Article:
KFC is selling a piece of chicken that it’s never used before to boost its China business

11 months ago

KFC restaurants in China are now selling parts of chickens they’ve never used before in the first quarter of 2019.

KFC was forced to get creative when Chinese poultry prices rose in the first three months of 2019. The restaurant chain rushed to protect its profit margins by introducing a cut of chicken it had never used before.

Yum China, a New York Stock Exchange-listed spin-off from Yum Brands that runs KFC and Pizza Hut restaurants in China, turned to “a part of the chicken that we somehow have not used in the last 30-some years,” said CEO Joey Wat.

The name of the piece was said in Mandarin and not translated in the transcript.

“This is the piece of chicken between the chicken wing and the chicken breast,” he elaborated.

Poultry prices in China have risen this year due to a widespread outbreak of African Swine Fever that has hampered domestic pork production, as well as restrictions on poultry imports due to the US-China trade war.

As a result, KFC — which has more than 6,000 restaurants in China — faced commodity inflation of 5% in the first quarter, the company said its earnings call.

The fried-chicken chain’s same-store sales rose 5% excluding currency impacts, but its food and paper costs rose by 12%, according to its earnings report. Coupled with higher labour costs, that reduced the brand’s operating profit by about 3% to USD$288 million.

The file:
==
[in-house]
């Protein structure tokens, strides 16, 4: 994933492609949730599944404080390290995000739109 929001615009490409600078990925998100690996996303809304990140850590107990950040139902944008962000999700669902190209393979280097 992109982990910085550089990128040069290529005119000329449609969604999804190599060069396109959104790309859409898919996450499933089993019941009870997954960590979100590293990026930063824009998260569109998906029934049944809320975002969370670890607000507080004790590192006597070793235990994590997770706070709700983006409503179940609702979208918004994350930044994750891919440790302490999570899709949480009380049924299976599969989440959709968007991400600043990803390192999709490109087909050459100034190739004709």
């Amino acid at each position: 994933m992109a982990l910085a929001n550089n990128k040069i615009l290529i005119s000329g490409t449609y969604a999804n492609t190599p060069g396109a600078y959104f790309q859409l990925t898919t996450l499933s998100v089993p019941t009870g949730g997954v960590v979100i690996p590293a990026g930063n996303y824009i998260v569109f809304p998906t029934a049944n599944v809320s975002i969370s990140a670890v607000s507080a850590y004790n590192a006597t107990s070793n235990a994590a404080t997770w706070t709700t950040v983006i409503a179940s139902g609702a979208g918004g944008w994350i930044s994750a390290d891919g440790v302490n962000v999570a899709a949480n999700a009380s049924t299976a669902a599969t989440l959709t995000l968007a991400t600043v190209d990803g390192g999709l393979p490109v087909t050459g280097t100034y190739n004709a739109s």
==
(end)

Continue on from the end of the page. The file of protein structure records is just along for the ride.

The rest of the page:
“We expect poultry inflation to weigh on margins for the rest of the year,” said Jacky Lo, CFO of Yum China, in the earnings report.

Wat downplayed the impact of higher poultry prices, arguing KFC could negotiate lower prices from suppliers and draw from chicken inventories.

Moreover, the chain continues to explore whether new technology can provide “another way to cut out chicken,” he said. It’s also on the lookout for “some sort of ingredient that probably has not been used before.”

For example, KFC plans to introduce shrimp and crayfish into its wraps as the prices of these typically “pretty expensive” proteins now look attractive relative to chicken, Wat added.

Yum China

source: /markets.businessinsider.com

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